A myriad of ingredients go into making the Les Paul magic that Clapton tapped for his Blues Breakers sound. The combination of a solid mahogany body with a hard maple cap gives the guitar a warm, round tone that nevertheless achieves good cut, snap, and clarity. The Gibson’s 24 3/4” scale length also contributes to a slightly plumper, thicker tonality than the 25 1/2” scale that Fender has traditionally used, while also making the Les Paul a more bend-friendly instrument (a characteristic the wider frets used from ’59 onward also contributed to). An enormous vein of these guitars’ gold load, however, is considered to lie in their pickups. The humbuckers of the original run of Les Pauls—known as PAFs because of the “Patent Applied For” stickers found on their undersides—are widely considered the first pickups with the power to really rock. In fact, electronically, PAFs aren’t especially hot pickups; they are usually no more powerful than the vintage P-90s that preceded them, and many of each type have similar readings in the region of 7.5k to 8.5k ohms, with the occasional example dipping above or below that range. But these humbuckers’ broader sonic window—the string-vibration area read by two side-by-side coils instead of just one—sends a meatier spread of frequencies to the amp, which more easily drives it into distortion than the average single coil. The result is a fatter signal, which often can behave as if it’s more powerful than its actual resistance reading would belie. In a good original PAF, an impressive amount of clarity and definition helps create an irresistible tonal combination.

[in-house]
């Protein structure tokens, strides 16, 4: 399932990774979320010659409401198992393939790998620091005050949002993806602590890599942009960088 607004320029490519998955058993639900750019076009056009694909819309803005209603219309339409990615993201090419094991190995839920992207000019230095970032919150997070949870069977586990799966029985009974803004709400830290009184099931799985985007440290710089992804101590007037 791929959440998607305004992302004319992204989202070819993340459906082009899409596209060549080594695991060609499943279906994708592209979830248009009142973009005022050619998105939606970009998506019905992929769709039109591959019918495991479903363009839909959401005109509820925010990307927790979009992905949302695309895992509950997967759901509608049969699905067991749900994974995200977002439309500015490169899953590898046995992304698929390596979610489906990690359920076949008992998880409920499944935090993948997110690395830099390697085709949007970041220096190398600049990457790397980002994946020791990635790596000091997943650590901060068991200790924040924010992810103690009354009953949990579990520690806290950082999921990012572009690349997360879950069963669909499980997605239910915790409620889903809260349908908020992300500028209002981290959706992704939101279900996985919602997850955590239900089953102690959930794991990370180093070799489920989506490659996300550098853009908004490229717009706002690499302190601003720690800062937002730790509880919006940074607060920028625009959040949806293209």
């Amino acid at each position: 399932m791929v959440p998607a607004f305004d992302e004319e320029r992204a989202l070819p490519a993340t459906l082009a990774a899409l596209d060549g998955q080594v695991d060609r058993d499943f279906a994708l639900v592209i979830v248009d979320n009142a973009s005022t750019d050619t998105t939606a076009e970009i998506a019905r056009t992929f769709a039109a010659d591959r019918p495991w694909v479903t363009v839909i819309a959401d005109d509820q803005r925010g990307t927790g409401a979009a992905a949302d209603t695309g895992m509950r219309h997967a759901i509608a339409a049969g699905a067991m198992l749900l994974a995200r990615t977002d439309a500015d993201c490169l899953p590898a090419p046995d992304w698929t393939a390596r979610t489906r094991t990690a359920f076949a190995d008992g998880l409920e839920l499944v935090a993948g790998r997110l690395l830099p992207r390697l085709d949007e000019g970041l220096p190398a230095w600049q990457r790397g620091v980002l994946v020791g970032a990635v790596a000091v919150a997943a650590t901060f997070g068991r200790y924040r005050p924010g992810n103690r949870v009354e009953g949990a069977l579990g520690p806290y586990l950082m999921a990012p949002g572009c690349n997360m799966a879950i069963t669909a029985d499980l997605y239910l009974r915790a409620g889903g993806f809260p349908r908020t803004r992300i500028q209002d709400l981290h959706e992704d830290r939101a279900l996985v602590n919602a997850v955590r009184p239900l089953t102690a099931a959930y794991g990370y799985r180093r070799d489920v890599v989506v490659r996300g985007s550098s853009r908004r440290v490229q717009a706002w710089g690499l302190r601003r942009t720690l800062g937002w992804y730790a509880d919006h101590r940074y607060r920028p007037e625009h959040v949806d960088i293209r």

Alongside the rediscovery of the Les Paul, the fledgling Marshall company’s foray into guitar amplification was rapidly setting the standards for big rock tones. The Model 1962 combo that Clapton selected for the Beano sessions was the 2×12” combo version of the 45-watt JTM45 head, normally partnered with a closed-back 4×12” cabinet. (Note that although many Marshall model numbers look like years of manufacture, they actually have nothing to do with when the amps were issued; the 1962, for example, was introduced in 1964). Putting the same powerhouse in an open-backed combo with just two 12” Celestion Greenbacks really drove the speakers to some serious wailing when this amp was cranked up, and Clapton did just that. Unlike the crispy crunch tones that slightly later EL34-based Marshalls are known for, these early amps—which were based very closely on the circuit of Fender’s late ’50s tweed Bassman—first used 5881 output tubes (a ruggedized 6L6GC variety), and later European KT66s, before converting to EL34s. The JTM45-based Marshalls still had GZ34 tube rectifiers, too, rather than the solid-state rectifiers the Plexis would carry, so they gave up a little more compression-like squash when hit hard. Clapton wound this 1962 up to the max, injected a Dallas Range Master treble booster for a little extra sting, advised the engineer to place the microphone on the far side of the room, and went after it. Pure juice.